Minnesota atheists sue over right to perform marriages

A lawsuit in Washington County is asking that atheists be granted the same rights to perform marriages as religious organizations ranging from Hindu associations to the Church of the Flying Spaghetti Monster.

Atheists for Human Rights, a nonprofit organization based out of a geodesic dome in north Minneapolis, sued Washington County last month after a representative of the group was denied a certificate of ordination by the county.

The lawsuit stems from an incident in April where a member of the atheist group was issued credential to perform marriages by the group, which the plaintiffs say was accepted in Hennepin, Anoka and Stearns counties. When the member sought to receive official certification from Washington County, the application was initially accepted. But three days later, Taxpayer Services Division manager Steven Gransee wrote the applicant to tell them that "a member of an atheist organization...does not meet the statutory requirement."

Another member of the group, plaintiff Rodney Rogers, repeated the process in September. The lawsuit says he was told by the clerk on duty that "he could not be issued credentials to solemnize marriages because the clerks had been instructed not to accept applications from any atheist or humanist organizations."

State law gives counties the authority to grant the right to legally perform marriages to former or current judicial officials or representatives certified by a religious organization. The law also includes provisions explicitly covering representatives of a number of other religions including those practiced by Quakers and Native Americans. A bill specifically stating that atheists should be given the same right was introduced in the state Legislature, but hasn't passed.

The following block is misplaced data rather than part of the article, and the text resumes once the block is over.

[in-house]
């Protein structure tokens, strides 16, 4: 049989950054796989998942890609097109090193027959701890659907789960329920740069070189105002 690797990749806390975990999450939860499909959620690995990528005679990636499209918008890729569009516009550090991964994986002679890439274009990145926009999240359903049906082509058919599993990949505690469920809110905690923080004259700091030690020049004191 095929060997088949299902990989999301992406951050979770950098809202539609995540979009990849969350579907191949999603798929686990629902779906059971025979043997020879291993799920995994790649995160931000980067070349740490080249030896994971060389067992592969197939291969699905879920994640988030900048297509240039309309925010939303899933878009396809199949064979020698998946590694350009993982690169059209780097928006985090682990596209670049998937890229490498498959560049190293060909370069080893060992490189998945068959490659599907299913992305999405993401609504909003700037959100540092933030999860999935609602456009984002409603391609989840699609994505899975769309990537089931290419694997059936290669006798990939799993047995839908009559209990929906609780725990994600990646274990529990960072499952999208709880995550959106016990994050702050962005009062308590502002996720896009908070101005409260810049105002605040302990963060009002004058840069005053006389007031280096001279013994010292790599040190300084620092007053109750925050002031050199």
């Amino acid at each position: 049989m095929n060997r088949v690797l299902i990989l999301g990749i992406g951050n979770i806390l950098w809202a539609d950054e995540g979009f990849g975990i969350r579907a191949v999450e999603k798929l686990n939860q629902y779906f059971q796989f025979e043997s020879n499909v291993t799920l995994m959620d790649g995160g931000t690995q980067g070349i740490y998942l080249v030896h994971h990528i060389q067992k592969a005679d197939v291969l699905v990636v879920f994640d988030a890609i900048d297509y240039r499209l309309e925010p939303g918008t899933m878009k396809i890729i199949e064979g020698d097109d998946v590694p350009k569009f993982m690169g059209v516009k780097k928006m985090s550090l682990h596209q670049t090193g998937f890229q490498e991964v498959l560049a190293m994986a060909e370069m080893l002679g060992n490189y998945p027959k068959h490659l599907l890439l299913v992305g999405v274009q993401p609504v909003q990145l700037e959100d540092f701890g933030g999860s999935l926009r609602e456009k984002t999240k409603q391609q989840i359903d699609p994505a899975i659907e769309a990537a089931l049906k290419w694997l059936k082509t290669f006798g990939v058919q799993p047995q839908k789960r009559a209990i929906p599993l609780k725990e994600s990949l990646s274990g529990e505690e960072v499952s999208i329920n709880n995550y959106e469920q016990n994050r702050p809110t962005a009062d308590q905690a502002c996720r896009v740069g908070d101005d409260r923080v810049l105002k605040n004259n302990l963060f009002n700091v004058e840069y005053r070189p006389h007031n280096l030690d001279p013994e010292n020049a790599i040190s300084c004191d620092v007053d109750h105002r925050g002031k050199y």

The group's lawyer Randall Tigue said he wants the court to declare the law unconstitutional. He argues that the law and county's policy constitutes a government establishment of religion. The group also says the policy violated Roger's free speech and right to equal protection under the law.

The group's communication director, Maria Alena Castle, said in an affidavit filed earlier this month that online ordinations in obscure or fake religions were commonly accepted as certification by counties.

"These included the Universal Life Church and the Church of the Latter Day Dude, a religion of the Big Lebowski," Castle said. "Many atheists who want to be certified as marriage celebrants do not want to engage in the hypocrisy of pretending they are ministers of phony churches."

In a response to the suit filed on Oct. 10, Washington County Assistant Attorney Richard Hodsdon wrote that the sort of organizations that can award credentials is mandated by state law and non discretionary.

Hodsdon wrote that a comment on the group's website about pending legislation is evidence that the group's disagreement is with the state law and not the county: "We have to wait until the November elections are over before we proceed with legislation to amend the Minnesota marriage statutes to include celebrants other than court personnel and clergy," an update on the website read.

Neither Castle nor Hodsdon immediately responded to a request for comment.

Atheists for Human Rights has filed a request for the court to issue a preliminary injunction against the law.

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